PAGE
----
• Where grants are provided on a one-off or ad hoc basis, the grant guidelines are not required to be published. However, officials must ensure that information about the grant is made available on the NSW Government Grants and Funding Finder.
  • In limited circumstances where eligibility criteria are to be waived, officials must ensure the reasons are documented and the waiver must be approved by the decision-maker.
  • Where the Minister is the decision-maker, officials must provide written advice.
  • An official who approves or declines a grant must record the decision in writing, including the reasons for the decision (and any departure from the recommendation of the assessment team) and manage these records in accordance with the requirements of the State Records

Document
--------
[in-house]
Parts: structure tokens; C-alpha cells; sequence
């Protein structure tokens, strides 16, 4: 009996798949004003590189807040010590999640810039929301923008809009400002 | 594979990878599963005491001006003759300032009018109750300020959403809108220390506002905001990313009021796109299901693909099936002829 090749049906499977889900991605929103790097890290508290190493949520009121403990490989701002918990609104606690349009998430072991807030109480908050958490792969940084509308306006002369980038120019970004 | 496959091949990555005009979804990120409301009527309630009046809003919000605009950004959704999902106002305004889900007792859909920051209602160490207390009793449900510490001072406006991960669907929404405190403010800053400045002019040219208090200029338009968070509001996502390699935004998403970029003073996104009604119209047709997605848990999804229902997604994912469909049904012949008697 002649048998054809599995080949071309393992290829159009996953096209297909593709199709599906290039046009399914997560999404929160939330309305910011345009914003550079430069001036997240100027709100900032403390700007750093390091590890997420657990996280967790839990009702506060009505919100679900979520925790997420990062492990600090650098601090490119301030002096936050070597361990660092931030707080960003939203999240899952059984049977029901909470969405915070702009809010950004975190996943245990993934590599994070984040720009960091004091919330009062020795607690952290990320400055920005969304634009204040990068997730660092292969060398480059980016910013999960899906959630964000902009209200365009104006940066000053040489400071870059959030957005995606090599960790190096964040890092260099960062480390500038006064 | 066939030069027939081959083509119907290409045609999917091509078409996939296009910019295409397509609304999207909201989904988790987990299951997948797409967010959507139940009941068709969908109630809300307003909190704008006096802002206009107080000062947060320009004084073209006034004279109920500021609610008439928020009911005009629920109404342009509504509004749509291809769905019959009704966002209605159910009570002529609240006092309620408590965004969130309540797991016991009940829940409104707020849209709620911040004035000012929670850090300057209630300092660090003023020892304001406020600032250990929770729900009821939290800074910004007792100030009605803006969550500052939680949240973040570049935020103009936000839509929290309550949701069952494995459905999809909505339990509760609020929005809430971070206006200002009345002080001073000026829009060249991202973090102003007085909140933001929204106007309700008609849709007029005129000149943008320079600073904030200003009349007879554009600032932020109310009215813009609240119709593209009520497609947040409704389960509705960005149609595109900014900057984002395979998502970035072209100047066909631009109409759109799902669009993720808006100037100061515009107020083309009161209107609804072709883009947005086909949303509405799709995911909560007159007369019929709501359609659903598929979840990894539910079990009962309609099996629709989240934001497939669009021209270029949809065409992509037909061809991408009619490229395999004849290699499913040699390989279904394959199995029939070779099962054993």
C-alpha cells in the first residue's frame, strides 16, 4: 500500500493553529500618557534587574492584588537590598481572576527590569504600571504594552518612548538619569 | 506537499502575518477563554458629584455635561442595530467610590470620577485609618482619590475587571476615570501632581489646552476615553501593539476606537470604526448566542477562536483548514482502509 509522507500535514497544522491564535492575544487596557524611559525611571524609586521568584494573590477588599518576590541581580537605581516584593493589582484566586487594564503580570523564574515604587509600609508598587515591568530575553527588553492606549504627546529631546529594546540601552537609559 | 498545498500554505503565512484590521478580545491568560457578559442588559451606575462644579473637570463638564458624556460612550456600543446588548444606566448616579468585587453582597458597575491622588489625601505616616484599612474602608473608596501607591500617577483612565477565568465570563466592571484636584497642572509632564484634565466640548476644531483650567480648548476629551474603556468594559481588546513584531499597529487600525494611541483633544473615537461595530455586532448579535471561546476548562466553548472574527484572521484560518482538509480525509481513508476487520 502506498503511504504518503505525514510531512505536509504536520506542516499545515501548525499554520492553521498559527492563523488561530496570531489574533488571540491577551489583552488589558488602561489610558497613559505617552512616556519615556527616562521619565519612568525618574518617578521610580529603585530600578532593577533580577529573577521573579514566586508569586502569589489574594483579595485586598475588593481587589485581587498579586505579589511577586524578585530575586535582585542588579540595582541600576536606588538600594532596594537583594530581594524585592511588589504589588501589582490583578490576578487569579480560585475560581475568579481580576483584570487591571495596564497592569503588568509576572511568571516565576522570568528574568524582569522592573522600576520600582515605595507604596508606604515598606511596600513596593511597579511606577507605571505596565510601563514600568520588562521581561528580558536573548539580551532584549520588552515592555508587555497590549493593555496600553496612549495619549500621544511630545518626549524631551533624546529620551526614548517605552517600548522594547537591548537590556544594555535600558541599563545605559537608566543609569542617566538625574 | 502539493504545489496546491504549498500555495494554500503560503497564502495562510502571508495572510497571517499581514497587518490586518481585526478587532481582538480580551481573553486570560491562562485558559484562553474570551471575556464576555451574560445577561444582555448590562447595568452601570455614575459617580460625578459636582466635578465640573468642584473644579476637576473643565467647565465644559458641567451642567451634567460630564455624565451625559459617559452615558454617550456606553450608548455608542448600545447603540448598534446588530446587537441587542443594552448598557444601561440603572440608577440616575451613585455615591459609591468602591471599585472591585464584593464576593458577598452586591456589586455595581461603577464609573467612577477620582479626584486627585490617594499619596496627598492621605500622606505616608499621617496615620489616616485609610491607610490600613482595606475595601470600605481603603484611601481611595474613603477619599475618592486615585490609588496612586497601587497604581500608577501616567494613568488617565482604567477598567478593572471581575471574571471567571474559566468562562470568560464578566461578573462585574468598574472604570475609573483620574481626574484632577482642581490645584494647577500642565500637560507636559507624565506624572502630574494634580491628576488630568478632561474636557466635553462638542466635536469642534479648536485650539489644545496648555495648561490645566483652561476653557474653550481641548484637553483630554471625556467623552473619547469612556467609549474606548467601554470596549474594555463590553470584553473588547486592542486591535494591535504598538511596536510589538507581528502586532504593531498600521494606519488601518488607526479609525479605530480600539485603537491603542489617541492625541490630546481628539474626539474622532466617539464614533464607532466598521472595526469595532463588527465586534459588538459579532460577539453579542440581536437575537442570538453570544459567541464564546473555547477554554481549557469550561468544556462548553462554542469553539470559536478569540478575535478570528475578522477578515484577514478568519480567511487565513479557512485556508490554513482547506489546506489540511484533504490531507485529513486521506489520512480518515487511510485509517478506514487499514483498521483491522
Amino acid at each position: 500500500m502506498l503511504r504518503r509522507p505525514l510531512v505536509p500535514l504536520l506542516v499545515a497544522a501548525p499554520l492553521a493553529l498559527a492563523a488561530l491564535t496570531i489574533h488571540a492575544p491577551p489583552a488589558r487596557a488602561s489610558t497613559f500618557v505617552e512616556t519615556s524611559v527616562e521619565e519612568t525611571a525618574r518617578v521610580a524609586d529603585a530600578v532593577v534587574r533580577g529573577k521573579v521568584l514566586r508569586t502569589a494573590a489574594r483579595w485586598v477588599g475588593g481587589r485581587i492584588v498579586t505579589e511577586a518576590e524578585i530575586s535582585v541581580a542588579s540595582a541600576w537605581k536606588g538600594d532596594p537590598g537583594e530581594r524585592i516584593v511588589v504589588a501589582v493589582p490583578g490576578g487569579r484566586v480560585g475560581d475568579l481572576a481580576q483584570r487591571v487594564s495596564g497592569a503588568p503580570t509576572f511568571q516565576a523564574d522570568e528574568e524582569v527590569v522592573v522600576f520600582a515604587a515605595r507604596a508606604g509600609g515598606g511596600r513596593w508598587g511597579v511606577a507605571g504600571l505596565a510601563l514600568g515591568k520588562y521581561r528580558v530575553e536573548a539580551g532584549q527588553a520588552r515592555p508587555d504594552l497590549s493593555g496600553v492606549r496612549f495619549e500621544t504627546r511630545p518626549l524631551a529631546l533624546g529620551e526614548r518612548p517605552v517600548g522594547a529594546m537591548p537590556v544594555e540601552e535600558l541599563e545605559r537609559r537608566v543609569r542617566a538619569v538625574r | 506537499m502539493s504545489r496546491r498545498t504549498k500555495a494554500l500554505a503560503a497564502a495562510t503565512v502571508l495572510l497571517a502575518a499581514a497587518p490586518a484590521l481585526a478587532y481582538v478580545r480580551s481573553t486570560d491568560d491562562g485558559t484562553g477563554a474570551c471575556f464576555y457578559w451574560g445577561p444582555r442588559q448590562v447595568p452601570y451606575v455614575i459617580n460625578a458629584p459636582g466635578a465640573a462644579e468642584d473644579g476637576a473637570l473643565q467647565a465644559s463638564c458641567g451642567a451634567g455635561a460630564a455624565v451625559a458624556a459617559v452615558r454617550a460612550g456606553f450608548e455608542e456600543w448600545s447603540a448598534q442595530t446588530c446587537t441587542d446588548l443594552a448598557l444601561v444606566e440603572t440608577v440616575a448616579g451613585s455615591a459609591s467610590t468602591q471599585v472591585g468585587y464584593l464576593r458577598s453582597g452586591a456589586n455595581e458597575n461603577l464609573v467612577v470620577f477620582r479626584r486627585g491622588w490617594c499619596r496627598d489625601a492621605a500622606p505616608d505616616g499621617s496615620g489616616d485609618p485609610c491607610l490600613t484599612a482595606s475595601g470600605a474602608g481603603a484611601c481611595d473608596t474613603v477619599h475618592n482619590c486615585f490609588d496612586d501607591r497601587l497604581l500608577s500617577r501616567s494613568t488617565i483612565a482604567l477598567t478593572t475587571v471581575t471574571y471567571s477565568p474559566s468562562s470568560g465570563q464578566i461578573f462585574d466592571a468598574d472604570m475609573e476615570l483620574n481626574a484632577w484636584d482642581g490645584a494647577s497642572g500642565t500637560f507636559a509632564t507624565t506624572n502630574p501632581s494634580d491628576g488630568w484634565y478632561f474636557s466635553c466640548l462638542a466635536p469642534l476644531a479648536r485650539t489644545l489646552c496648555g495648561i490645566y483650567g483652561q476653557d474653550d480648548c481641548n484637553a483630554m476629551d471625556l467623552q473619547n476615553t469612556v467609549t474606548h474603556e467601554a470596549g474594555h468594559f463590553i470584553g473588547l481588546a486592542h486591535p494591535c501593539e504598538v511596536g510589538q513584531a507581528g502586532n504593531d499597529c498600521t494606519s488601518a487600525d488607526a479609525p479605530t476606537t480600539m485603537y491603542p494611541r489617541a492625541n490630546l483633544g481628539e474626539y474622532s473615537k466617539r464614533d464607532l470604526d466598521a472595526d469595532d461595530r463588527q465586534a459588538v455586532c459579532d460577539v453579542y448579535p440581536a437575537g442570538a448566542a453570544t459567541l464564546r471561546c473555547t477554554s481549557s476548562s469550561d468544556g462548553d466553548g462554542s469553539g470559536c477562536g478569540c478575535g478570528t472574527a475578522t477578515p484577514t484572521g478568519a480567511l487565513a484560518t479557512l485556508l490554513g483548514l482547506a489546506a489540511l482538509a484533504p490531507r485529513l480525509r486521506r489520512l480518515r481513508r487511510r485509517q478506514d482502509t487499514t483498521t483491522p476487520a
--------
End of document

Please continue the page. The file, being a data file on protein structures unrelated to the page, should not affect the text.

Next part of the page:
• Officials must ensure that (where relevant) all decisions in the assessment process are documented.
  • Officials must ensure that grantees are subject to clear and specific written terms and conditions for a grant. This should be by way of a funding agreement, unless not practicable
  • Officials must ensure that information on the decisions made in relation to grants awarded is published on the NSW Government Grants and Funding Finder)
  • Where there is a legal obligation to maintain confidentiality over certain grant information, officials must publish as much information as is permitted and the reasons for not publishing the information fully must be documented by officials

The key mandatory requirements are summarised in Section 3 of the Guide.